"먹으러 가자!"

Translation:Let's go eat!

September 10, 2017

30 Comments


https://www.duolingo.com/Ana011101

"Let's go to eat" is not something people say, right? It could be just "Let's eat"

September 10, 2017

https://www.duolingo.com/musicalmarauder

I put lets go eat and got it right. Idk if that eases your woes any?

September 14, 2017

https://www.duolingo.com/MiKomprenasVin

I think 가자 implies going somewhere, and when we go out to eat, I say "Let's go eat", so perhaps that's what's going on here?

September 25, 2017

https://www.duolingo.com/Mary28831

Correct, no one would say "let's go to eat." They could say Let's go eat. Or Let's go out to eat. But those both mean different things.

September 30, 2017

https://www.duolingo.com/josueetcom

Right the translation should be "let's go eat" in English. "Let's eat" is 먹자

April 22, 2019

https://www.duolingo.com/Brendanm95

Yes Duolingo made it sound awkward LOL

October 9, 2017

https://www.duolingo.com/RWang2017

Is 으러 a particle here? What is the meaning of 으러 here?

January 16, 2018

https://www.duolingo.com/TheWeePookie

This is late, but it is similar to “in order to” So “let’s go in order to eat” or “let’s go to eat” or even simpler “let’s go eat”

June 16, 2018

https://www.duolingo.com/SallieAndr

is this informal?

December 9, 2017

https://www.duolingo.com/jlseymour3

Yes. It hasn't been introduced yet, but 가자 is an informal version of 갑시다.

January 7, 2018

https://www.duolingo.com/Staszek456

Actually it's a tricky one in terms of formality

자 ending is a part of a "formal impolite" speech level. But contrary to this, it is not used very often in any kind formal speaking, in fact is used as a kind of panmal supplement (panmal or 반말 is the lowest, least formal speech level).

So basically, it kinda is informal in everyday life. But from technical viewpoint it is considered as a formal ending. No idea why.

December 5, 2018

https://www.duolingo.com/Staszek456

Side note: this "formal impolite" speech level is also called "written" speech level by the authors of duo course

December 5, 2018

https://www.duolingo.com/GiovanniSantucci

I'm not a fan of Duo using grammar (가자) that belongs to future lessons.

June 6, 2019

https://www.duolingo.com/MarianaRol747581

The translations are too literal... I get why it is important for people to know fully what it is needed to write, but this leads to confusion. Specially to foreigners who are doing the course.

September 15, 2017

https://www.duolingo.com/LinaMinyard

it would be useful if (like memrise) they had both a regular translation and a literal translation so you can see both how sentences are built and what it means..

October 3, 2017

https://www.duolingo.com/roserayne

I wrote let's go eat and it accepted that.

October 8, 2017

https://www.duolingo.com/David149901

I would say, Let's go to eat is proper.

January 8, 2019

https://www.duolingo.com/Kimchi.Cup

Why is "Let's eat" wrong?

February 6, 2019

https://www.duolingo.com/MaggieBetz

the 가자 part is let's go, so you're leaving out go entirely if you only say let's eat.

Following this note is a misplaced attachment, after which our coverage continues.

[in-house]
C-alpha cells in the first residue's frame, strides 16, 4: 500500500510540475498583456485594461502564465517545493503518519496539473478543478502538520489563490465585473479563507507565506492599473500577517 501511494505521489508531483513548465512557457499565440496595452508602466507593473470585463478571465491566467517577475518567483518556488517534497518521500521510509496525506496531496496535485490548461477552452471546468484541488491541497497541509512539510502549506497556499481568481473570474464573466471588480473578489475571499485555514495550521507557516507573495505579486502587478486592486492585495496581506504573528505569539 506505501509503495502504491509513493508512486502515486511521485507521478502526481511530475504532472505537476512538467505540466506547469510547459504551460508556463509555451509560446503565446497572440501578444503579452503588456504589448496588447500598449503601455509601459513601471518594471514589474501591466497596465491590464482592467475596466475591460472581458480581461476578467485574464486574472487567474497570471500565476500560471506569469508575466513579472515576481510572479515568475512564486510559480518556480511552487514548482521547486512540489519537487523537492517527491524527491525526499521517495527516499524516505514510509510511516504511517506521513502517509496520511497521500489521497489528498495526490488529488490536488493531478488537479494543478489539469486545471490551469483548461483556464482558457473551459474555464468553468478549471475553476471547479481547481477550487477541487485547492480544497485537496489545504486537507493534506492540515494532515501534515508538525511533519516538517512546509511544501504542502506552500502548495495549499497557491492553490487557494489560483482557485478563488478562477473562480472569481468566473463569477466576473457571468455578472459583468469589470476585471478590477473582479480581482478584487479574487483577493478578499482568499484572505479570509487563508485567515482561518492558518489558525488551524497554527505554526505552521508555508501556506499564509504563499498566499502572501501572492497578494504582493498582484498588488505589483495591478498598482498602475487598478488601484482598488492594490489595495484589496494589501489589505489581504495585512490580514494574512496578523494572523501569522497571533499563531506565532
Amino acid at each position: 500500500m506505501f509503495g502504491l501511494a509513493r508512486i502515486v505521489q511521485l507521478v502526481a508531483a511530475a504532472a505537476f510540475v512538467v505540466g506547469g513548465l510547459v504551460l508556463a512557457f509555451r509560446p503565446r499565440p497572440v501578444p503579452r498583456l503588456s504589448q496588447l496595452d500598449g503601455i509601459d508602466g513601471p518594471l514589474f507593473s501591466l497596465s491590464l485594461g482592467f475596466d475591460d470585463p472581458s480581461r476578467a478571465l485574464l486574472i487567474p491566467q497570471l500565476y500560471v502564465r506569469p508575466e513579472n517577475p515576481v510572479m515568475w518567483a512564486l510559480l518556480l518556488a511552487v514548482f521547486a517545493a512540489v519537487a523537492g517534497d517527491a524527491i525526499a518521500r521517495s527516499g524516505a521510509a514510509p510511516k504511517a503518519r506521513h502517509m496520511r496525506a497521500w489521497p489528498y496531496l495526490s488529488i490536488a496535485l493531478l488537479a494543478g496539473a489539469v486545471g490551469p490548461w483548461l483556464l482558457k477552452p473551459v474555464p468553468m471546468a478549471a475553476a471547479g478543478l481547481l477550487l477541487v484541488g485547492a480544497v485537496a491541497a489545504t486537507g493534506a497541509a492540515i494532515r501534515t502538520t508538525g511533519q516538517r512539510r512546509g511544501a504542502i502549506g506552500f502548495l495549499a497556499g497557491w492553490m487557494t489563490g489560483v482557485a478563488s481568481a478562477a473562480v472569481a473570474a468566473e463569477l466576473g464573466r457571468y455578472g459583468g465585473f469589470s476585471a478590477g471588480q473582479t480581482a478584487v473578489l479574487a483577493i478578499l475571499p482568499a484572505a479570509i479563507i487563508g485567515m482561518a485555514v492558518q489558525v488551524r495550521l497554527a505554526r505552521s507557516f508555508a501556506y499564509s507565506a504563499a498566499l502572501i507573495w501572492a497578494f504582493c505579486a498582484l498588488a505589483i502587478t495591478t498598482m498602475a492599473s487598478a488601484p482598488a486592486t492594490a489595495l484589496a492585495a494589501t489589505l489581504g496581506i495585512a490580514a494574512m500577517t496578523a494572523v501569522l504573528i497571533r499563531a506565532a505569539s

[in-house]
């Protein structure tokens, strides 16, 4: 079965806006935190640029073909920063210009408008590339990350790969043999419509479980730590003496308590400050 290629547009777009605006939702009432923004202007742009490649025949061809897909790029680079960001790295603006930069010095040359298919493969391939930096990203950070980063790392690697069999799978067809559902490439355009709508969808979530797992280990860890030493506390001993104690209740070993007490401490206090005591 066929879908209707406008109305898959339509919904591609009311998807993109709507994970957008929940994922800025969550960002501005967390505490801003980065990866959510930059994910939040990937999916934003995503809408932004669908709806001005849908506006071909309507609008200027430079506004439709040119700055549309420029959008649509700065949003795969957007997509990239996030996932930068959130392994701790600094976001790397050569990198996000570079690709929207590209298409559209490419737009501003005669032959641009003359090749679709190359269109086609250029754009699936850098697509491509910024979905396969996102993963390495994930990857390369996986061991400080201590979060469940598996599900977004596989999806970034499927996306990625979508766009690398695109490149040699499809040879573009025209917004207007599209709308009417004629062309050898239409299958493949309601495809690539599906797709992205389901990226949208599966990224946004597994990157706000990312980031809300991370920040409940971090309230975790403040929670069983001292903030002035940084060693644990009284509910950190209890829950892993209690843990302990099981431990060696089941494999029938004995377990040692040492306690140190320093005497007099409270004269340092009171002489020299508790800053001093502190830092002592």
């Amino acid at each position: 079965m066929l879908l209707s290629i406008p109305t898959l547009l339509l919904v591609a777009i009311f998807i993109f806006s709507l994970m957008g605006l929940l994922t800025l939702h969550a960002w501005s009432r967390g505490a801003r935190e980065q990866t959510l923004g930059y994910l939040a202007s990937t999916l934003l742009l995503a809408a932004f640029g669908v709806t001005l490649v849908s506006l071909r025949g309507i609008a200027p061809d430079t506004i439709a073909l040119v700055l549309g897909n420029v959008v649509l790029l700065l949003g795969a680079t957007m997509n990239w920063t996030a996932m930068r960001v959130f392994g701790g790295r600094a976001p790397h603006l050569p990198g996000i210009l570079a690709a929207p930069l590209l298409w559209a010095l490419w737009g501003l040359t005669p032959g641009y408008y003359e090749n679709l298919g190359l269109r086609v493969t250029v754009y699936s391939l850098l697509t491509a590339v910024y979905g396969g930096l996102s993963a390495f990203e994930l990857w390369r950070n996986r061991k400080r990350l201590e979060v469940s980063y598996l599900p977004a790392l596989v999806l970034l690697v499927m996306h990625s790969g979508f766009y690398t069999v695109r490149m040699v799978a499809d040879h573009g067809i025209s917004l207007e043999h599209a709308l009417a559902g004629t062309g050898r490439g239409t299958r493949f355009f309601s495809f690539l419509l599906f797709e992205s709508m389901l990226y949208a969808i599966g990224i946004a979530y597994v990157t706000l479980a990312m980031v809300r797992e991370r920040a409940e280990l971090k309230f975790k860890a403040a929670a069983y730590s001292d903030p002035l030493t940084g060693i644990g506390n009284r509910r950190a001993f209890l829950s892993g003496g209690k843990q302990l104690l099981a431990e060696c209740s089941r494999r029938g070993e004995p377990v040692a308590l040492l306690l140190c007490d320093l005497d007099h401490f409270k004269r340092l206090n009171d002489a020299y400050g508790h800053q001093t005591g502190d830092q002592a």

February 6, 2019

https://www.duolingo.com/CobraCaio

Shouldn't this be "먹으로"?

February 20, 2019

https://www.duolingo.com/bvssbot

it makes no sense this way. ~으러 here is 'in order to'. if you say 먹으로 it's literally saying 'with eat', or 'by eat', or 'eat' as destination

February 21, 2019

https://www.duolingo.com/jaisaige

Honorific 밥 먹으러 가요!

March 28, 2019

https://www.duolingo.com/Kerry698406

I put "let's go and eat". Not correct.

July 2, 2019

https://www.duolingo.com/t8r8b1

Sometimes the correction will not allow the slightest deviation from the hidden vocabulary prompt, while other times it insists on using something entirely unprompted, with the excuse that one has to be idiomatic in English. The student has no way of knowing if the "teacher" is a literalist stickler or a free translation philosopher. This is bad pedagogy. I wrote "in order to," knowing it was unidiomatic but yet the prompt used it. If additional rules are to be given, make them explicit, perhaps in parentheses. Otherwise, being scored wrong for being cooperative is inducement to quit.

March 7, 2018

https://www.duolingo.com/V375981

Is this odd in Korean too? Like no one ever says 'Let's go eat' in English. We say 'lets eat' maybe or 'lets go and eat'(still never heard) but you get it, right?

August 27, 2018

https://www.duolingo.com/awesomesauce902

I say "let's go eat", but only when we have not yet arrived at the location of food consumption. Like in school when the class before lunch ends and I go up to a friend, have a small chat, then end said chat by saying "alright, let's go eat," and then head toward the lunchroom. You could say "lets go and eat" in that sitiation, but saying "lets go eat" is like saying "yall" instead of "you all" (which is also something I do). I'd feel weird saying "let eat" unless the food was right in front of me.

December 31, 2018

https://www.duolingo.com/Dakota750821

It's super natural. Koreans say it all the time. It's used mostly towards their group of friends or family.

February 12, 2019

https://www.duolingo.com/Andy513708

Not in English English, but I'm pretty sure they do in American English...

September 2, 2018

https://www.duolingo.com/zzing7

밥 먹자
let's eat a meal

밥 먹으러 가자
밥 is a meal
먹으러 is in order to eat
가자 is be off here to othere place.

January 20, 2019

https://www.duolingo.com/KatherineE925083

Is it only me that thinks either " Let's eat" or " Let's go and eat" sounds more natural?

March 21, 2019
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